However, it is usually the case that when using herbal treatments, the effect of each herb is amplified by using them in combinations with others.

For example, let us say there is a urinary tract infection. Several different herbs can help clean out the urinary tract from infectious agents.

Some of them include Uva Ursi, Juniper Berry, Gravel Root, Cranberry, Cat’s Claw, among others.

Research has shown that certain precise combinations in very specific dosages can produce better results because there is synergy between the ingredients. So in addition to the variation of origin, quality, and strength, one has to also take into account synergy.

A few years back, I discovered a very specific dosage and quality extract combination of saw palmetto and rye flower pollen has extraordinary synergy. I formulated that unique combination to make Prostate Power.

This supplement makes the resulting prostate urinary symptom alleviator effect faster and more pronounced.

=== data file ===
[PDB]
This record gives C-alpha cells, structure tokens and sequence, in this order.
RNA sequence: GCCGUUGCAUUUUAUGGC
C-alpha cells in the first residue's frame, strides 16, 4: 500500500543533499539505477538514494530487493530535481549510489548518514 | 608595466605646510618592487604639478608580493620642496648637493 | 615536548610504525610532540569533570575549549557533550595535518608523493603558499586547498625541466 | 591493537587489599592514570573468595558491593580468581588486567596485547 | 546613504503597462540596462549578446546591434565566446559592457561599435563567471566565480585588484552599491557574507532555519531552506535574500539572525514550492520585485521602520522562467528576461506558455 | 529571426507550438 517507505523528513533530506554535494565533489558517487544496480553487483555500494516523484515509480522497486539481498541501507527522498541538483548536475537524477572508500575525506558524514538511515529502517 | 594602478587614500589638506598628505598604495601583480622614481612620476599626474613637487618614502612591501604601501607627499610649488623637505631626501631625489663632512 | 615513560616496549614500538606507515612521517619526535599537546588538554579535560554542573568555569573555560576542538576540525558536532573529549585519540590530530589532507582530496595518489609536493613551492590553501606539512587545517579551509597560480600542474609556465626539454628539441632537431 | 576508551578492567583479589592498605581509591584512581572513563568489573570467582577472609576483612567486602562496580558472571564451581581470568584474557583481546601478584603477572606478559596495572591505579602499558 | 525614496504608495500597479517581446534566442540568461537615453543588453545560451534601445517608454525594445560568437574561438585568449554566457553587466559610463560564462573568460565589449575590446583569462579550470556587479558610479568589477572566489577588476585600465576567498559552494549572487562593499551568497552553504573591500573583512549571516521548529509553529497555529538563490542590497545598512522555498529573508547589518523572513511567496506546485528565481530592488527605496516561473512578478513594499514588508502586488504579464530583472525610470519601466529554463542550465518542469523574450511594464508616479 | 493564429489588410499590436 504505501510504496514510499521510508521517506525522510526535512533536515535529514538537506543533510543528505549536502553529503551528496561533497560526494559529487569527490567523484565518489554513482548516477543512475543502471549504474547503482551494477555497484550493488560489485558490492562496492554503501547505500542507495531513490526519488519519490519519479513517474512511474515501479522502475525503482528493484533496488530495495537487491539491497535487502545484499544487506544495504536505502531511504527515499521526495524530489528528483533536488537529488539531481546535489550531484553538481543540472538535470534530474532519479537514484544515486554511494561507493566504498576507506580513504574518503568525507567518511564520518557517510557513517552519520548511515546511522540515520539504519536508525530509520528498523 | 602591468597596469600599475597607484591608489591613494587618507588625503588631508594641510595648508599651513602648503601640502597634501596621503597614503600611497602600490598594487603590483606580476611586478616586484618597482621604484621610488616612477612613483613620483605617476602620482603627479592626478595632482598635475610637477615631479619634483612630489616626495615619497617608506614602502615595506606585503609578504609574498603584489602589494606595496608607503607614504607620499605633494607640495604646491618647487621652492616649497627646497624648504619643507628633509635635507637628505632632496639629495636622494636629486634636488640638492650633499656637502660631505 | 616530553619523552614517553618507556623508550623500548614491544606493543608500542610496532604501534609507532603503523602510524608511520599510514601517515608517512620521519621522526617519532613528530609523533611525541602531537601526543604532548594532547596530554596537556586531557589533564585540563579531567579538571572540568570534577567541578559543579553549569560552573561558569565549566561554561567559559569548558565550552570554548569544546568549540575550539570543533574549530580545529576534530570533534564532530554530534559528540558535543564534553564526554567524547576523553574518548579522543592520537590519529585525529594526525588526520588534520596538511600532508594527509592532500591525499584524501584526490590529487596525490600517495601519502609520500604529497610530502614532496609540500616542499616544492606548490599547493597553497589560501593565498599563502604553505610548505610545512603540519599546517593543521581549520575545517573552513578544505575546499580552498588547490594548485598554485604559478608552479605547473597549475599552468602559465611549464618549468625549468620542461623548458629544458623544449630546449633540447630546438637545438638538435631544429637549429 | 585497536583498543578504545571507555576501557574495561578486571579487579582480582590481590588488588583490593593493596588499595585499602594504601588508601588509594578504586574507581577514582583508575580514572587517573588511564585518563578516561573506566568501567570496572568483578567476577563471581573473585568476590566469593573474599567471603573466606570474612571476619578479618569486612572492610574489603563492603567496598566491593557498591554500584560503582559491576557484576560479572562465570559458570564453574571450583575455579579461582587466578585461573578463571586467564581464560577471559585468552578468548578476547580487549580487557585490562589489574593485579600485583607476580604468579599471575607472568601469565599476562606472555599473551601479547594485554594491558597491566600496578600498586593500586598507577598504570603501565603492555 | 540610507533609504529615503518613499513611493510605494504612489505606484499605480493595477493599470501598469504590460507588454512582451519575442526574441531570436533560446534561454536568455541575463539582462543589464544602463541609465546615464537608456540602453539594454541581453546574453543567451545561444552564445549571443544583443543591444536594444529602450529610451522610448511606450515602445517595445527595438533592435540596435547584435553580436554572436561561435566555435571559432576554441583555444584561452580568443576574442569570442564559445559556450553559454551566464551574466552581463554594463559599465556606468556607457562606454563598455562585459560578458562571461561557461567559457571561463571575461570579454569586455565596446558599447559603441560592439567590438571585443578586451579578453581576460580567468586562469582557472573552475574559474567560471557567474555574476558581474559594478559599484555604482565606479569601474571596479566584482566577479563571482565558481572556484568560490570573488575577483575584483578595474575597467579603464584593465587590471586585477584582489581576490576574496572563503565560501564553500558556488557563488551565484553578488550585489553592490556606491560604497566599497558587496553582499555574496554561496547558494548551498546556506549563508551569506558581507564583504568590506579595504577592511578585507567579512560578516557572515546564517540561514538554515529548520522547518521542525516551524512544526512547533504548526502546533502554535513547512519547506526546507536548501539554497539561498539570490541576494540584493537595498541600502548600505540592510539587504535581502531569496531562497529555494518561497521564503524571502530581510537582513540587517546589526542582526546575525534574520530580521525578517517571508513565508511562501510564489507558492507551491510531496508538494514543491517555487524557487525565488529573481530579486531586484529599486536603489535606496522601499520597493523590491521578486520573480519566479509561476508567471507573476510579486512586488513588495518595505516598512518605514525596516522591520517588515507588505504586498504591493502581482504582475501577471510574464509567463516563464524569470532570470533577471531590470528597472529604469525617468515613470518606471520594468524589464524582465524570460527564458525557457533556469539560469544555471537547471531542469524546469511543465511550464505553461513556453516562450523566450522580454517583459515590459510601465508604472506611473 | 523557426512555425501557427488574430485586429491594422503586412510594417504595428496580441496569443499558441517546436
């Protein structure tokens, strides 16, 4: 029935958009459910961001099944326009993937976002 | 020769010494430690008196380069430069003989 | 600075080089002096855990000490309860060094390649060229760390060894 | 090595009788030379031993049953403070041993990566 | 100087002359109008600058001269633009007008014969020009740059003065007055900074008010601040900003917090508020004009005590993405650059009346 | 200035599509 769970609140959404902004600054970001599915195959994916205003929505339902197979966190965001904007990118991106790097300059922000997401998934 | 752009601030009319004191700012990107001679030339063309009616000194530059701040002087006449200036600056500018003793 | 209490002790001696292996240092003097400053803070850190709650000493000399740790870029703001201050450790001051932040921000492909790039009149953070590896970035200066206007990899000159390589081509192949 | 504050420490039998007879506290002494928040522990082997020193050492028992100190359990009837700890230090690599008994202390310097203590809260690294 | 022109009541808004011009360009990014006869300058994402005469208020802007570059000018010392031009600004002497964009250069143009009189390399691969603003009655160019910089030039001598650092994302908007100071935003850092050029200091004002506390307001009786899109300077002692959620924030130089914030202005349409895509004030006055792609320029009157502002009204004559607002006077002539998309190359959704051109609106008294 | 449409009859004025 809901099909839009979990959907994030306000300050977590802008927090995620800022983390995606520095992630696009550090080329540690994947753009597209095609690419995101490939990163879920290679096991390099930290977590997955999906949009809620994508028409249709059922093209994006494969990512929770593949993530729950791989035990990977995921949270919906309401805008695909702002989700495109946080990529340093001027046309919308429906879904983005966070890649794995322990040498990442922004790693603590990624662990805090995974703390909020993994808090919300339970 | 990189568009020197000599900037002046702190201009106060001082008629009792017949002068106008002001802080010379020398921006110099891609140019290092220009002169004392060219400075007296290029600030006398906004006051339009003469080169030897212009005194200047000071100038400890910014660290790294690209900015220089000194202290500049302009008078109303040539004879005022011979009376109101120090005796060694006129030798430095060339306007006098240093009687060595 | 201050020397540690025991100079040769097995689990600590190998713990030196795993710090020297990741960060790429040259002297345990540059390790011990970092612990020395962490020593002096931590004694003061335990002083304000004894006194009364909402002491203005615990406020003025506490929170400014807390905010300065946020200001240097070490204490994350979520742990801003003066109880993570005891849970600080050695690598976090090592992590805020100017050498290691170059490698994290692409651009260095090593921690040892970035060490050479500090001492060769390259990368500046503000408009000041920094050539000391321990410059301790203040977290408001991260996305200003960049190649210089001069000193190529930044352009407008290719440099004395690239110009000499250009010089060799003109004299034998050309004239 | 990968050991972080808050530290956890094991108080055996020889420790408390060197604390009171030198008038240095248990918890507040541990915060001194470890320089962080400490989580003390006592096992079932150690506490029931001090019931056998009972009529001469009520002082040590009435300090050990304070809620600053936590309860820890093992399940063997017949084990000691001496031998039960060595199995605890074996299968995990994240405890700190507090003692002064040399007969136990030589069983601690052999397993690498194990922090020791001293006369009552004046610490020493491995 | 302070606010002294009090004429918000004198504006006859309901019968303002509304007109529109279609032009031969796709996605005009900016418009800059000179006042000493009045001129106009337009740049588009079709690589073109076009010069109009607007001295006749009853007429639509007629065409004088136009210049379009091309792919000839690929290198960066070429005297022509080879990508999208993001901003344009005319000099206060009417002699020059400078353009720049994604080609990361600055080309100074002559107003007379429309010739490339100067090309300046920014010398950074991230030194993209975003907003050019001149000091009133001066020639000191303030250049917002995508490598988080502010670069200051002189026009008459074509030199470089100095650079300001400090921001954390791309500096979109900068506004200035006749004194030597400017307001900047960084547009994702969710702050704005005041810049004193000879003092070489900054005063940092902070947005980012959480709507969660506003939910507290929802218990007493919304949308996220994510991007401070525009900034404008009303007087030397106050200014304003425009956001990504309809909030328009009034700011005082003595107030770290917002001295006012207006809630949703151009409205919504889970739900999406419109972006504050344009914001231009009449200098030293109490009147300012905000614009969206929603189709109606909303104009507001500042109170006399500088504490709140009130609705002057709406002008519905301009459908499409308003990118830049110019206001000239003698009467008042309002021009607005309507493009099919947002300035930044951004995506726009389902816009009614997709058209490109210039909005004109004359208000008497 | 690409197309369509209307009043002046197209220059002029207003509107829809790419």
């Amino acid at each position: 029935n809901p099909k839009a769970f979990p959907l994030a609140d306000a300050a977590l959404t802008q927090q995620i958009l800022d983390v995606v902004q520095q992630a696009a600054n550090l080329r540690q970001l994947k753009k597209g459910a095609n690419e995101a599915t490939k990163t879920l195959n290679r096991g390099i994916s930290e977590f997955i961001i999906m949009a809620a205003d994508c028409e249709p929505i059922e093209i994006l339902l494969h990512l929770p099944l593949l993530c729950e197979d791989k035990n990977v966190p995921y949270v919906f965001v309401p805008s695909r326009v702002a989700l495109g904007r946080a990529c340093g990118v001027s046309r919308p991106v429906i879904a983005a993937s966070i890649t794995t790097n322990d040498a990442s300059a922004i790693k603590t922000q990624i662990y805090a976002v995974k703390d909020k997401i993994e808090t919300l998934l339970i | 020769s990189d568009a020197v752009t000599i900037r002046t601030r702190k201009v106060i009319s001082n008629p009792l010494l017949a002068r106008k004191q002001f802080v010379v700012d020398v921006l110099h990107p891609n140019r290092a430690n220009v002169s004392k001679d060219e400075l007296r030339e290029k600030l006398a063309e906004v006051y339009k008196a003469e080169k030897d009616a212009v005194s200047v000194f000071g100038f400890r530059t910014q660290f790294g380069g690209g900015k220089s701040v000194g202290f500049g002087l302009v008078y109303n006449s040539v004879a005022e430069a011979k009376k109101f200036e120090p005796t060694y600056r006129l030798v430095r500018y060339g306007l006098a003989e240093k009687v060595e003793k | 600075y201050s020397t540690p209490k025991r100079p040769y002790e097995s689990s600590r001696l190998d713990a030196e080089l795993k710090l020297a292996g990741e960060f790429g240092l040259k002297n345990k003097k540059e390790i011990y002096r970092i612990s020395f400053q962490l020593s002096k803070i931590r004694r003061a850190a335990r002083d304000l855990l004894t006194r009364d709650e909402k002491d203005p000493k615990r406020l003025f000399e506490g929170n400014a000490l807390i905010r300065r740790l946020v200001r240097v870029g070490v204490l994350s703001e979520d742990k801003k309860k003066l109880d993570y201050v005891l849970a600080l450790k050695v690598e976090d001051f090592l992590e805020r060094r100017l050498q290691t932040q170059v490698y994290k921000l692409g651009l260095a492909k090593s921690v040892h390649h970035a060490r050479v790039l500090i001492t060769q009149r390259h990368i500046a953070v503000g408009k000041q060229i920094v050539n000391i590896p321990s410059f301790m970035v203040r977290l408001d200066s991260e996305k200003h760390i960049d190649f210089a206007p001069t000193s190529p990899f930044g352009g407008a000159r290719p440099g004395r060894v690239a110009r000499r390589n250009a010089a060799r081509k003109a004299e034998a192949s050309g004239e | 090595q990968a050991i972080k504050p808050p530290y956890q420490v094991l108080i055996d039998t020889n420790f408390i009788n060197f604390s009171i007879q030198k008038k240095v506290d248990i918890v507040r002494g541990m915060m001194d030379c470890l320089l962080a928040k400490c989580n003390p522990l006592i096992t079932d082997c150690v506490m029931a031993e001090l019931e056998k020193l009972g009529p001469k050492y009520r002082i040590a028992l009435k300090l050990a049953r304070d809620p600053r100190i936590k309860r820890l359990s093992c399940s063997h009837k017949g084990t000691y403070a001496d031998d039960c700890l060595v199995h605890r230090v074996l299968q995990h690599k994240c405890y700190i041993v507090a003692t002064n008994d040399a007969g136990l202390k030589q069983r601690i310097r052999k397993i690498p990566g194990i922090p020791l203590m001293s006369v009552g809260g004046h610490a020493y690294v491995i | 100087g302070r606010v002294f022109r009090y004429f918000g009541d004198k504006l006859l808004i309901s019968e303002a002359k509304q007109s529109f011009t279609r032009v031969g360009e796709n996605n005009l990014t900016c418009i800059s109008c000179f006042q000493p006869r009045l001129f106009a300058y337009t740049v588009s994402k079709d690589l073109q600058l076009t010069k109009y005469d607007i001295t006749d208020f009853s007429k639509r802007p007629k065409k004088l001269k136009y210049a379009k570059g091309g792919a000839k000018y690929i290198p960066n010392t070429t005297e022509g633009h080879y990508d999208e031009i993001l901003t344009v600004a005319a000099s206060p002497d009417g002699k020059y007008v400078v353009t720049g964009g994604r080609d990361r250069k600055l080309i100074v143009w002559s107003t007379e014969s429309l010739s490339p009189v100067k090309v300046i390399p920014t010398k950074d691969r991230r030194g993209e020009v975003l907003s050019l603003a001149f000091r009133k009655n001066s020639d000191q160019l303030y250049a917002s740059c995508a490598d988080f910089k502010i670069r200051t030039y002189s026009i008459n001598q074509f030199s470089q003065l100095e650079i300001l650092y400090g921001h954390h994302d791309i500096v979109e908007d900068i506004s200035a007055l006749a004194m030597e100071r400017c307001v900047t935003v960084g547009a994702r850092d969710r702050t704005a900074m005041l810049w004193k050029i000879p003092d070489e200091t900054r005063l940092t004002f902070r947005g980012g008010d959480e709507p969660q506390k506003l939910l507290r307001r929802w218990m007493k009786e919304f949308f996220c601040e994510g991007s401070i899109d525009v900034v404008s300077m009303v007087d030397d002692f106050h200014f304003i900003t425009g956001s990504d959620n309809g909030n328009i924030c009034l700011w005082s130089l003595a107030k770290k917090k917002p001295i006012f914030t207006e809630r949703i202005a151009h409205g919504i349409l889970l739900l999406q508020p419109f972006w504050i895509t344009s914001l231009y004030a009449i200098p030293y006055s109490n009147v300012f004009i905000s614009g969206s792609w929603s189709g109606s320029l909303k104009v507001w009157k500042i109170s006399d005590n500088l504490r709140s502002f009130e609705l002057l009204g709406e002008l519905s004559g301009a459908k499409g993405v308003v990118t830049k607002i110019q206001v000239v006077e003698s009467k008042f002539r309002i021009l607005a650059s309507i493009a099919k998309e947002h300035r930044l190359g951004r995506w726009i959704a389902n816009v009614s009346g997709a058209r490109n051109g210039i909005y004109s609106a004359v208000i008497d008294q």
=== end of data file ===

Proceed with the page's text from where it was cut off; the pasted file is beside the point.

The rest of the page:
In other words, Prostate Power is a unique combination that helps treat symptoms for BPH and prostatitis.

It works by relaxing the urethra, but contracting the bladder, meaning you get exactly the right effects to treat your symptoms. And it has since become a recognized treatment for prostate symptoms. Its success rate is believed to be between 70%-90%.

Click here to find out more about Prostate Power.

Sources

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  2. Ju XB, Gu XJ, Zhang ZY, Wei ZQ, Xu ZQ, Miao HD, Zhou WM, Xu RF, et al. (2015). [Efficacy and safety of Saw Palmetto Extract Capsules in the treatment of benign prostatic hyperplasia].. National Journal of Andrology. 21 (12), p1098-101.
  3. Fagelman E, Lowe FC. Saw Palmetto Berry as a Treatment for BPH. Rev Urol. 2001;3(3):134–138.